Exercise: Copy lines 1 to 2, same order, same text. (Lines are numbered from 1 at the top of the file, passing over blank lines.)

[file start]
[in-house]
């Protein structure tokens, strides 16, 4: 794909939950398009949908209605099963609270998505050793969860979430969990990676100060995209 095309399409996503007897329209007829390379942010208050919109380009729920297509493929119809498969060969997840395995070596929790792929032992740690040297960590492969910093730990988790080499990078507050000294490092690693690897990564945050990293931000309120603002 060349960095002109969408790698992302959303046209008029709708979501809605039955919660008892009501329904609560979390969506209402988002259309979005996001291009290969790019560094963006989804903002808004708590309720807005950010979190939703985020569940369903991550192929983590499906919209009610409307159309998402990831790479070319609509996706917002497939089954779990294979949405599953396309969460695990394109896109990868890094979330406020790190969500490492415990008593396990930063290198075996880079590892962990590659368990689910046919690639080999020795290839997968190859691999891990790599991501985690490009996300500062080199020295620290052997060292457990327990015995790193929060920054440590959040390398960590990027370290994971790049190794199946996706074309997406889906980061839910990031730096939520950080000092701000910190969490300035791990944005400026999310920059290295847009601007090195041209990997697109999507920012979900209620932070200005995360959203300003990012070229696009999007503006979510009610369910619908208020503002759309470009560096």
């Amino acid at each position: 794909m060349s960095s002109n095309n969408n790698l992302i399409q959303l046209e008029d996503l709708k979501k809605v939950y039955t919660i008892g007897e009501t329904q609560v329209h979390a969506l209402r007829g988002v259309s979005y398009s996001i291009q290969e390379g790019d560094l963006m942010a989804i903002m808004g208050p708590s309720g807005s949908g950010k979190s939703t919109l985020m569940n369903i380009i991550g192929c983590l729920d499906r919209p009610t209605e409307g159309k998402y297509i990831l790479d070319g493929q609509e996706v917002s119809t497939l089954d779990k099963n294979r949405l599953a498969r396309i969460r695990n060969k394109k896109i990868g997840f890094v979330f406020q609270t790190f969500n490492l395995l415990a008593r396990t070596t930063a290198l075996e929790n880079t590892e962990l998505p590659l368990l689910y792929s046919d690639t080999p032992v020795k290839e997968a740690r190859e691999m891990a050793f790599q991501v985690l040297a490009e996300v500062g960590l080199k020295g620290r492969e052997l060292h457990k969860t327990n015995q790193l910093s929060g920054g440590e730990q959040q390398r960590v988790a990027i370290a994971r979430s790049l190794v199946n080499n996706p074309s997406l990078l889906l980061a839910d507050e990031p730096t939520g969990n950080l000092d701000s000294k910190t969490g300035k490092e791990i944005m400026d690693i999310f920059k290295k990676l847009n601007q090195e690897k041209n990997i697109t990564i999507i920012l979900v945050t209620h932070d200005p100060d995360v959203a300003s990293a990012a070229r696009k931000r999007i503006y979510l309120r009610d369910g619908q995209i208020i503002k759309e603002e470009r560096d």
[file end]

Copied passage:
[in-house]
């Protein structure tokens, strides 16, 4: 794909939950398009949908209605099963609270998505050793969860979430969990990676100060995209 095309399409996503007897329209007829390379942010208050919109380009729920297509493929119809498969060969997840395995070596929790792929032992740690040297960590492969910093730990988790080499990078507050000294490092690693690897990564945050990293931000309120603002 060349960095002109969408790698992302959303046209008029709708979501809605039955919660008892009501329904609560979390969506209402988002259309979005996001291009290969790019560094963006989804903002808004708590309720807005950010979190939703985020569940369903991550192929983590499906919209009610409307159309998402990831790479070319609509996706917002497939089954779990294979949405599953396309969460695990394109896109990868890094979330406020790190969500490492415990008593396990930063290198075996880079590892962990590659368990689910046919690639080999020795290839997968190859691999891990790599991501985690490009996300500062080199020295620290052997060292457990327990015995790193929060920054440590959040390398960590990027370290994971790049190794199946996706074309997406889906980061839910990031730096939520950080000092701000910190969490300035791990944005400026999310920059290295847009601007090195041209990997697109999507920012979900209620932070200005995360959203300003990012070229696009999007503006979510009610369910619908208020503002759309470009560096």